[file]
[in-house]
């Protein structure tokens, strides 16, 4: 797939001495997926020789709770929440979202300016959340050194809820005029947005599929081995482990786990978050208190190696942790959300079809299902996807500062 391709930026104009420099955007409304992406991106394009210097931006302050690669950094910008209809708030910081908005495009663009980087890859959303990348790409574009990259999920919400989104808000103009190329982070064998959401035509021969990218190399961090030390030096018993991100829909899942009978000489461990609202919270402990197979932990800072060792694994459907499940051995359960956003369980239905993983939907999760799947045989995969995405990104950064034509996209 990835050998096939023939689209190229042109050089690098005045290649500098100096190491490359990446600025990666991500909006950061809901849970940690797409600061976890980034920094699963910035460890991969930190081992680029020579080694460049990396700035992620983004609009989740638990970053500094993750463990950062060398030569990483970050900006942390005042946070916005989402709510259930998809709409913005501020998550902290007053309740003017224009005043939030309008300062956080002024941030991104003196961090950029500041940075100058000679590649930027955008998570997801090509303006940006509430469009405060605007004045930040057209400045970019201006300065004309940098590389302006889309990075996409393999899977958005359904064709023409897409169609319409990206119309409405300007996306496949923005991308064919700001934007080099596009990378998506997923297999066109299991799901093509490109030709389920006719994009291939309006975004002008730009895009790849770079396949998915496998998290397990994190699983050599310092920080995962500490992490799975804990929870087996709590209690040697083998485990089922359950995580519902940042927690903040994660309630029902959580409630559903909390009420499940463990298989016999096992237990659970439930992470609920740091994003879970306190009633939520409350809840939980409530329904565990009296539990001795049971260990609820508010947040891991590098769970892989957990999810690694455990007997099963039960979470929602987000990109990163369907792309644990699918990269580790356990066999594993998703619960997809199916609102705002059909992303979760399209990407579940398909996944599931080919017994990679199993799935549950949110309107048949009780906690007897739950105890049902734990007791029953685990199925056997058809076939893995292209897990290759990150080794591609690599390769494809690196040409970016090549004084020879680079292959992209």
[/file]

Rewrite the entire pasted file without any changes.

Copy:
[in-house]
């Protein structure tokens, strides 16, 4: 797939001495997926020789709770929440979202300016959340050194809820005029947005599929081995482990786990978050208190190696942790959300079809299902996807500062 391709930026104009420099955007409304992406991106394009210097931006302050690669950094910008209809708030910081908005495009663009980087890859959303990348790409574009990259999920919400989104808000103009190329982070064998959401035509021969990218190399961090030390030096018993991100829909899942009978000489461990609202919270402990197979932990800072060792694994459907499940051995359960956003369980239905993983939907999760799947045989995969995405990104950064034509996209 990835050998096939023939689209190229042109050089690098005045290649500098100096190491490359990446600025990666991500909006950061809901849970940690797409600061976890980034920094699963910035460890991969930190081992680029020579080694460049990396700035992620983004609009989740638990970053500094993750463990950062060398030569990483970050900006942390005042946070916005989402709510259930998809709409913005501020998550902290007053309740003017224009005043939030309008300062956080002024941030991104003196961090950029500041940075100058000679590649930027955008998570997801090509303006940006509430469009405060605007004045930040057209400045970019201006300065004309940098590389302006889309990075996409393999899977958005359904064709023409897409169609319409990206119309409405300007996306496949923005991308064919700001934007080099596009990378998506997923297999066109299991799901093509490109030709389920006719994009291939309006975004002008730009895009790849770079396949998915496998998290397990994190699983050599310092920080995962500490992490799975804990929870087996709590209690040697083998485990089922359950995580519902940042927690903040994660309630029902959580409630559903909390009420499940463990298989016999096992237990659970439930992470609920740091994003879970306190009633939520409350809840939980409530329904565990009296539990001795049971260990609820508010947040891991590098769970892989957990999810690694455990007997099963039960979470929602987000990109990163369907792309644990699918990269580790356990066999594993998703619960997809199916609102705002059909992303979760399209990407579940398909996944599931080919017994990679199993799935549950949110309107048949009780906690007897739950105890049902734990007791029953685990199925056997058809076939893995292209897990290759990150080794591609690599390769494809690196040409970016090549004084020879680079292959992209």